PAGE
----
NatWest issues warning about fraudulent text to ‘steal your money’

World News

NatWest has issued a warning to Britons about fraudulent delivery texts scammers are using to “steal” money from people.

Fraudsters are imitating reputable delivery companies, such as Royal Mail or Evri, in text messages stating that a courier has attempted to deliver a parcel, only to use the details that the victim unknowingly provides to hack into their bank account.

The bank has shared key red flags to watch out for, before stressing the importance to avoid clicking links and remaining vigilant about out-of-the-blue texts.

A statement from NatWest reads: “A delivery scam is when a fraudster sends you a message stating that a courier has tried to deliver a parcel or package, but no one answered.

“The message asks that you click on a link to reschedule the delivery where you’ll be asked to enter sensitive information e.g. date of birth, mobile number and card details.

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“The scammers will use this information to call you or access your bank account and steal your money.”

The bank then leads on to explain the messages may seem generic, and these will “always” contain links to fraudulent websites to harvest personal details.

It said: “Always remember that fraudsters will send messages with links to fraudulent websites to get your personal information.

“Criminals will try and make the message generic, such as Dear Sir/Madam. The message may also contain spelling mistakes. Fraudsters may claim that there was an attempt to deliver goods, though you haven’t ordered any goods or services.”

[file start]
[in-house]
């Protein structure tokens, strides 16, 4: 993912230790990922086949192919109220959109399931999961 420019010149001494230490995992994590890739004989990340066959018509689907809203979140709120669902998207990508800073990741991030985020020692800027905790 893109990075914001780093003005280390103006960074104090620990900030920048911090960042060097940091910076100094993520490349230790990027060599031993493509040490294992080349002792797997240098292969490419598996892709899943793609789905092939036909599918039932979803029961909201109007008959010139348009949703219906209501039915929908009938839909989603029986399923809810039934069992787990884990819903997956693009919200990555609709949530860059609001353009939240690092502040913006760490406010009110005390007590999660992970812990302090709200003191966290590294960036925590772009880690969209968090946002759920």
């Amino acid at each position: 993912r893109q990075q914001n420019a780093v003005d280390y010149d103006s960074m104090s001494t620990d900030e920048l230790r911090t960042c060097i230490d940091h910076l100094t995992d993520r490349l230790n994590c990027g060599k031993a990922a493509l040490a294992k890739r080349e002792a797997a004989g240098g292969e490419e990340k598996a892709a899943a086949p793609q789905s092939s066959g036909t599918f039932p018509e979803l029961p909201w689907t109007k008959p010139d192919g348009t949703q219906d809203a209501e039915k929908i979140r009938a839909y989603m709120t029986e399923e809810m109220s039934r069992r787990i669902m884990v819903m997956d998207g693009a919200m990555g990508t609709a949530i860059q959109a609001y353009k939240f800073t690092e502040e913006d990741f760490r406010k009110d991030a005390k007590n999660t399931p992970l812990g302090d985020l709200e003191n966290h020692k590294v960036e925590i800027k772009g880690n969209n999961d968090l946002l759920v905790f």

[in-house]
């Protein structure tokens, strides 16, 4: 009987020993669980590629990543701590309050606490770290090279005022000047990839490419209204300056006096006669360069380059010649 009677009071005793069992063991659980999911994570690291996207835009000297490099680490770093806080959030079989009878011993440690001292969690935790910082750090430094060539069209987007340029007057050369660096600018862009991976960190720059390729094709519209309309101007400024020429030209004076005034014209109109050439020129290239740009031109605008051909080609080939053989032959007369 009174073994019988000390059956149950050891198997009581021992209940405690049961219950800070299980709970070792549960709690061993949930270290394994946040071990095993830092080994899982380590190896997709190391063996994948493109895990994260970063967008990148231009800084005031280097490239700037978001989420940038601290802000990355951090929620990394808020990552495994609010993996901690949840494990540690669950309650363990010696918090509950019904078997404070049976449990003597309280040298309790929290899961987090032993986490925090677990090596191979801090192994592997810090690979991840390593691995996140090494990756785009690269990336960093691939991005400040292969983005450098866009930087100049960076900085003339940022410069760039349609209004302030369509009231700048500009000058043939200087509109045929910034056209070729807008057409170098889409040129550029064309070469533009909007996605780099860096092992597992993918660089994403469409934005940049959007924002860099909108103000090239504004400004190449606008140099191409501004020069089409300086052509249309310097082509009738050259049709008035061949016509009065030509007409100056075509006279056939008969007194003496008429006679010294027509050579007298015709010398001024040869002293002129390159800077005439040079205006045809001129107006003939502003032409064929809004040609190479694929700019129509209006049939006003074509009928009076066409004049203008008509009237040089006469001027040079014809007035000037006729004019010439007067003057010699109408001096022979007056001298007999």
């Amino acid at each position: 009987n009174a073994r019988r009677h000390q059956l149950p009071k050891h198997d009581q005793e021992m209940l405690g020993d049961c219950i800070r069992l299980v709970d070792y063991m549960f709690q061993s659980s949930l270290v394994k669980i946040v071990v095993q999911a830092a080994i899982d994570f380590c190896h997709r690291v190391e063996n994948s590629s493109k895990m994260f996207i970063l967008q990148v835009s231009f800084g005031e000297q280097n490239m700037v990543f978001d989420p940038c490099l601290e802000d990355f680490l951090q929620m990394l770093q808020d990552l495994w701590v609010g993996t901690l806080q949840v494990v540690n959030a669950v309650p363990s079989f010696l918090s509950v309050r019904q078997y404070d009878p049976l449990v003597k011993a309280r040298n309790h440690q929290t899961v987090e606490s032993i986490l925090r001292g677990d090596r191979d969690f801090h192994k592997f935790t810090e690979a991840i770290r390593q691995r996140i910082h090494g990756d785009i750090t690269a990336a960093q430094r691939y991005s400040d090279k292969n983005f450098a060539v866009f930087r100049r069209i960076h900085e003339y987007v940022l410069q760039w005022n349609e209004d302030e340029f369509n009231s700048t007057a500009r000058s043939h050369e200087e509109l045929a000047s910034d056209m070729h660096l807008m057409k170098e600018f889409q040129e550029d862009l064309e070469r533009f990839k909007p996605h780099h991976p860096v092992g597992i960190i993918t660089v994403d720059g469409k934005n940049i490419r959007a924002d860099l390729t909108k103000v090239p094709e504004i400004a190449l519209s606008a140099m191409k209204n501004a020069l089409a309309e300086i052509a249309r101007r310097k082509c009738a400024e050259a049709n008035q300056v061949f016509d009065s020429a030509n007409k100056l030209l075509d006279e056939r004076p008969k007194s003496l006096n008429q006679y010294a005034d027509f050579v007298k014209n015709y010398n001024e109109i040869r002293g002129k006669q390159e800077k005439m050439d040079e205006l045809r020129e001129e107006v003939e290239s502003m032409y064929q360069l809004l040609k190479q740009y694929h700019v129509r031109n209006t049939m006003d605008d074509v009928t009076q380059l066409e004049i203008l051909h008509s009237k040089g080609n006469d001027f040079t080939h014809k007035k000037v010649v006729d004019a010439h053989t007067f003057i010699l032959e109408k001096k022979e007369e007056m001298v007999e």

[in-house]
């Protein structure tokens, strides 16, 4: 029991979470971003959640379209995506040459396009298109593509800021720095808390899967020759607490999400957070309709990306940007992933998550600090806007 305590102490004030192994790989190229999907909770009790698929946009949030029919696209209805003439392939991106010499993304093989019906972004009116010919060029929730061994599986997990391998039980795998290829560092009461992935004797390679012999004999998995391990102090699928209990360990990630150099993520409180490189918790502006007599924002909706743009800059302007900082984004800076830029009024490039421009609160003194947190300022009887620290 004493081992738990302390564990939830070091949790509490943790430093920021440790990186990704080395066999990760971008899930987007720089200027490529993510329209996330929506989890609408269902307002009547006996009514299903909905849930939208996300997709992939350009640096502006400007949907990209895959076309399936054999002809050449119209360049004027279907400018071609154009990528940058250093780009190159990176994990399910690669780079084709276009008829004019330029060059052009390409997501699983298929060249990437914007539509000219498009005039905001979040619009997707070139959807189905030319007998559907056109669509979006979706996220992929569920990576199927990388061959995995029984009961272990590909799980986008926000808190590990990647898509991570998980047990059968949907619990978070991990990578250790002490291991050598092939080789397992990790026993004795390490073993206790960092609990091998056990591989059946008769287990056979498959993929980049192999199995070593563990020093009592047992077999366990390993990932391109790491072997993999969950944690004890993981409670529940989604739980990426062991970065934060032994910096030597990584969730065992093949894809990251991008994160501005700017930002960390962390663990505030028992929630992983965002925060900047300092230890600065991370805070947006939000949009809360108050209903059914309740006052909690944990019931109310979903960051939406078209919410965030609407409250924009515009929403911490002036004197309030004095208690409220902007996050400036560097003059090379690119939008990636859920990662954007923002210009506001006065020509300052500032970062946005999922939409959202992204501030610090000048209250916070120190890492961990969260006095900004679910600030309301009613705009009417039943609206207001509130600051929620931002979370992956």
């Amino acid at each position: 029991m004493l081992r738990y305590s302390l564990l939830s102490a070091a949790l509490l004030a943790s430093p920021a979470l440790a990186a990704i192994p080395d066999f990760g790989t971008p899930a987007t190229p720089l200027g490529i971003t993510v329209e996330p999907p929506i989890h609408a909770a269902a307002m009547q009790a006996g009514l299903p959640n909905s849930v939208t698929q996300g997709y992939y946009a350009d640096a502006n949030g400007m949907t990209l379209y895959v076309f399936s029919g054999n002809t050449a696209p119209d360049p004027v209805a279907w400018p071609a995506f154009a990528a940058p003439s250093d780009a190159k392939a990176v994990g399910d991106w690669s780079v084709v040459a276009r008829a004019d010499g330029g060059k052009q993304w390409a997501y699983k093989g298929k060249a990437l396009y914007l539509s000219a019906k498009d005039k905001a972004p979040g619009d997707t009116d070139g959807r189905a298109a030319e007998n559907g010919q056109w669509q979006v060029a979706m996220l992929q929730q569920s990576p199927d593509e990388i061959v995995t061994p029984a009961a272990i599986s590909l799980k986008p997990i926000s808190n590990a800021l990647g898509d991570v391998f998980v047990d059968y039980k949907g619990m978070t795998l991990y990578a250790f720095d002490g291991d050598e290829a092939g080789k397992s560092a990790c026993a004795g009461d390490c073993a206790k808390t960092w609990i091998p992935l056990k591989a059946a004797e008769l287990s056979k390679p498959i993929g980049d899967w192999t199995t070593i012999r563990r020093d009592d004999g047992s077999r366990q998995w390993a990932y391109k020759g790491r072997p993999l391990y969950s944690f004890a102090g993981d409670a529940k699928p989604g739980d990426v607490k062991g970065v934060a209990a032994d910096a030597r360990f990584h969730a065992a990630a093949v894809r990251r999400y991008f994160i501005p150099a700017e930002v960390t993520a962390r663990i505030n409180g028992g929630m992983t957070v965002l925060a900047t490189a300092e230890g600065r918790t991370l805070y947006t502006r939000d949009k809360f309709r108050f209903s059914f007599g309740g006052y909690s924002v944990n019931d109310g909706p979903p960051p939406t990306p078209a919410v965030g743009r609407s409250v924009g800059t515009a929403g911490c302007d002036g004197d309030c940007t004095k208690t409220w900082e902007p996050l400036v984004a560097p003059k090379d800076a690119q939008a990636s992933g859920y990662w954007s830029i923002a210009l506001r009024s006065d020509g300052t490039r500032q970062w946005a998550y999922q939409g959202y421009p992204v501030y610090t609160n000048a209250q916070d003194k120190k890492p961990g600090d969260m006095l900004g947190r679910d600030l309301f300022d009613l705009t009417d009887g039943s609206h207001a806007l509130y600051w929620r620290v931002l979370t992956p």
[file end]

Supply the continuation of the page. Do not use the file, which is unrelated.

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In order to avoid falling victim to the scam, Britons are being urged to avoid these texts and instead, head straight to a web browser to check for delivery updates manually.

NatWest said: “Always access websites by typing them into the web browser and avoid clicking on links in texts. Remain vigilant and check delivery notifications very carefully to ensure they are genuine.”

It added: “Always question claims that you are due goods or services that you haven’t ordered or are unaware of, especially if you have to pay any fees upfront.”

Delivery firm Evri previously told “We would never ask for bank details from someone who is expecting a delivery.”

Meanwhile, a statement from Royal Mail reads: “Royal Mail will only send email and SMS notifications to customers in cases where the sender has requested this when using our trackable products that offer this service.

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“In cases where customers need to pay a surcharge for an underpaid item, we would let them know by leaving a grey Fee To Pay card. We would not request payment by email or text.”

The firm said the “only time” it would ask customers to make a payment by email or by SMS is in instances where a customs fee is due.

It explained: “In such cases, we would also leave a grey card telling customers that there’s a Fee to Pay before we can release the item. This would apply either to an international customs fee or to a surcharge for an underpaid item.”

It added: “Unless tracking notifications were requested at the time of posting, we won’t send emails, texts or make phone calls to customers about undeliverable items of mail.

“If we’re unable to deliver an item we’ll always leave a ‘Something for you’ / ‘Sorry we missed you’ or ‘Fee to Pay’ card with next steps and more information.”

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